Unlike the trail above this point, the couple tenths of a mile from the Frijole Ranch parking-lot to Manzanita  Spring is paved, more or less anyway, making it accessible for many of the mobility challenged,

Look close at the lower center and you can catch a glimpse of the pond that is Manzanita Spring.
And yes, that's El Captitan looming out there on the horizon. First time I've gotten a good view of it since catching that scary and humbling glimpse as I drove up from the south three days ago.

but honestly, after chilling out in the glory of Smith Spring, Manzanita is a visual disappointment. I probably should have hiked this loop the other way around to get to Manzanita first, before my senses were spoiled by Smith.

Frijole Spring doesn't show up on many maps anymore but it is right next to the ranch house and now has a spring-house over top of it.

Although, apparently Manzanita made for



a great swimming hole in its day.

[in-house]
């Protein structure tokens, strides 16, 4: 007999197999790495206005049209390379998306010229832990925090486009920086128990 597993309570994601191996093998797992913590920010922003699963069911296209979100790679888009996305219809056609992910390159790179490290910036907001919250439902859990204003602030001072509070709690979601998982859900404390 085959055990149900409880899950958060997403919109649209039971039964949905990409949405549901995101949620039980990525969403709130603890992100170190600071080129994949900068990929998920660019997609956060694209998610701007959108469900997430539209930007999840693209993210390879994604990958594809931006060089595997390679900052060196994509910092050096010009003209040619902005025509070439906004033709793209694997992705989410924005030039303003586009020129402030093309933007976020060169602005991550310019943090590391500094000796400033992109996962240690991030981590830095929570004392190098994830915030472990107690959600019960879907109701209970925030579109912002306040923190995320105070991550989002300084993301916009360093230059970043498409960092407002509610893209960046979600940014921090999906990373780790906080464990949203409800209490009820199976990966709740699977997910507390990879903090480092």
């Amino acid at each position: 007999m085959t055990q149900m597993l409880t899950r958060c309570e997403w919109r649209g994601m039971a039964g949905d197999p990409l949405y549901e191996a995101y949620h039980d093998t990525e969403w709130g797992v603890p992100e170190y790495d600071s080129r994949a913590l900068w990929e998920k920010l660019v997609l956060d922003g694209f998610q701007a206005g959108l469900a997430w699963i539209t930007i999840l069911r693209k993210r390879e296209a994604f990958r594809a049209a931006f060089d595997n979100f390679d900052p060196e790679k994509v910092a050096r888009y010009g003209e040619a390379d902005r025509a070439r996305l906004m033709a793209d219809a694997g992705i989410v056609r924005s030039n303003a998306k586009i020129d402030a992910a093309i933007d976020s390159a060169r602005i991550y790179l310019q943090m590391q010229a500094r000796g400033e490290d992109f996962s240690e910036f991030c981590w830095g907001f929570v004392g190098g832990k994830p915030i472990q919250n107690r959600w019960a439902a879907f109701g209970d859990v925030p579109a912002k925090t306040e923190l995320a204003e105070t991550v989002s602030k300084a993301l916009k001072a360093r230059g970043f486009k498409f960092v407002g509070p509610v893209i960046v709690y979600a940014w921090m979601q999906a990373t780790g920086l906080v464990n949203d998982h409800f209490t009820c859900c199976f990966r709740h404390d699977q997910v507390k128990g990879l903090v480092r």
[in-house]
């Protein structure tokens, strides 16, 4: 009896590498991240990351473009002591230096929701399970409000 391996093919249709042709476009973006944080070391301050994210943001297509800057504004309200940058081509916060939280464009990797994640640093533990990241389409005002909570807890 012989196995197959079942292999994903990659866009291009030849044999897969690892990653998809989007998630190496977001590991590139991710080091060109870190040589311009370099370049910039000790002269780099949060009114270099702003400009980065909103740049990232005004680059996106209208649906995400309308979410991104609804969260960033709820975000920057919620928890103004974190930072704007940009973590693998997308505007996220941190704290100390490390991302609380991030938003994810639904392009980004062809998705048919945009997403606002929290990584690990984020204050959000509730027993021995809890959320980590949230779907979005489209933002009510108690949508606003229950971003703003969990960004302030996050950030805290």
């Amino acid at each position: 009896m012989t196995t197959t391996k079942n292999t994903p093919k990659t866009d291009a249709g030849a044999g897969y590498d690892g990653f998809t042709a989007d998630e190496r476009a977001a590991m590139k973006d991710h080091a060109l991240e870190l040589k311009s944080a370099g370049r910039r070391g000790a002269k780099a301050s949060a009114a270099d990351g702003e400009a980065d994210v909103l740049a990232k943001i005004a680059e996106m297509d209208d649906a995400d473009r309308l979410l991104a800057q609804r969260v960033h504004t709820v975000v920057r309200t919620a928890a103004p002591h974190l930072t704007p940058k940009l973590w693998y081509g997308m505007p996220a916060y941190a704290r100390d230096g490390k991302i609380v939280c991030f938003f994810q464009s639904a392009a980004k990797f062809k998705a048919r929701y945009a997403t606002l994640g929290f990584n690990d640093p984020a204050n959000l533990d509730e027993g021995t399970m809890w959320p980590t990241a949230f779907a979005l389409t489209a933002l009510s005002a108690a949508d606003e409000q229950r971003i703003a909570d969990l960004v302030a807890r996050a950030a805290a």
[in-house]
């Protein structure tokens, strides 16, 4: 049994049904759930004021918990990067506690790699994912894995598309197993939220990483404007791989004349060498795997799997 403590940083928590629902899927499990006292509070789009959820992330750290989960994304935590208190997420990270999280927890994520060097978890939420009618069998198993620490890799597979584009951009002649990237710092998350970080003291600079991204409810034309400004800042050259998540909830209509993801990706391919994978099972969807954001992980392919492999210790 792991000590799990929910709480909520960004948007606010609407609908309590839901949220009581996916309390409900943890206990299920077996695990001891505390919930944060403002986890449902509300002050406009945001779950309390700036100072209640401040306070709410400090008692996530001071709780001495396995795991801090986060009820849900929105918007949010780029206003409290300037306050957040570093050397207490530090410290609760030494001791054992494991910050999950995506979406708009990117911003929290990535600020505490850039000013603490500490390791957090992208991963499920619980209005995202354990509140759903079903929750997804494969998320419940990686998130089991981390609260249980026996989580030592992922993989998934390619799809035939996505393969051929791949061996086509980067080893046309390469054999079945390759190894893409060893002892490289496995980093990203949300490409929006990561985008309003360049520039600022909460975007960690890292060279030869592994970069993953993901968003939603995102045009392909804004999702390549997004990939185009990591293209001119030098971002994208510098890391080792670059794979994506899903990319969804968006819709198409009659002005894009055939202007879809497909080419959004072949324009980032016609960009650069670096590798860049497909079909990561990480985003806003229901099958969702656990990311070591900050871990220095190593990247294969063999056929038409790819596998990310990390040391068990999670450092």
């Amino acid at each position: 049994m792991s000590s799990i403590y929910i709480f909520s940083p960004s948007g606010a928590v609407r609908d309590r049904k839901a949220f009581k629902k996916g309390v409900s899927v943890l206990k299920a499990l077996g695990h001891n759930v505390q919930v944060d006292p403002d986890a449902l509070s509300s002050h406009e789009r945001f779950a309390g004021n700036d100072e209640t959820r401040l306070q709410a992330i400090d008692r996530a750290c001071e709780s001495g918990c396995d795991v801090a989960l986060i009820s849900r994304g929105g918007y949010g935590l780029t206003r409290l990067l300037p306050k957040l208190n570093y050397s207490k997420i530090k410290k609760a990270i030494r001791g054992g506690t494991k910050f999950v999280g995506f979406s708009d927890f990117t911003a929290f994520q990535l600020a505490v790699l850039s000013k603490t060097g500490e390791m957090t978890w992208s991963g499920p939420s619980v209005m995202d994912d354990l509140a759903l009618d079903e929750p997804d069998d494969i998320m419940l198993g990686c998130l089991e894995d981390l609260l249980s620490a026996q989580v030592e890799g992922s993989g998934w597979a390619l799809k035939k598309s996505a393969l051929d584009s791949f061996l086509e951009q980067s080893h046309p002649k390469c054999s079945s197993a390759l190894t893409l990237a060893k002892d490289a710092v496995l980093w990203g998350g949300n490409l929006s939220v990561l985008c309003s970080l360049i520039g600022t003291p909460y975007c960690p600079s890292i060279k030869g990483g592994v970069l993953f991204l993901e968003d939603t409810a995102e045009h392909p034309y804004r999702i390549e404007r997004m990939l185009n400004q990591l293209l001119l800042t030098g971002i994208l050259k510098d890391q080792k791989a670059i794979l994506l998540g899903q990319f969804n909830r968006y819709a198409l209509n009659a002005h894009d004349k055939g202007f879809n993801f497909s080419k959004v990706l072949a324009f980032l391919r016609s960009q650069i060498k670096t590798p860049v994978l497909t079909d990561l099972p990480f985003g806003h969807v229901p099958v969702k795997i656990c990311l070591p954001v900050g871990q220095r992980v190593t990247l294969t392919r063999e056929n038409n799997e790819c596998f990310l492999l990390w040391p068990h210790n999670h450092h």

The spring-house is in the foreground here,  the main house behind that, (The unimposing entry door to the house/museum is the green door on the left side almost hidden by the tree and leads into the kitchen) and the schoolhouse to the left. The bunk-house is behind the left-rear corner of the main house.





By pure luck the ranch museum is staffed by a volunteer and open when I get there,



so I'm able to get my hands on the very helpful and interesting printed brochure from which the above two images were taken.

Even if the museum had been closed the grounds are interesting in their own right, though it probably would have been safer to ask for the brochure at the visitor center in case the volunteer wasn't at the ranch, but I didn't know it, the brochure, existed when I was in the visitor center a few days ago.



The ranch started out as a two room building built of double-walled native stone with mud packed between them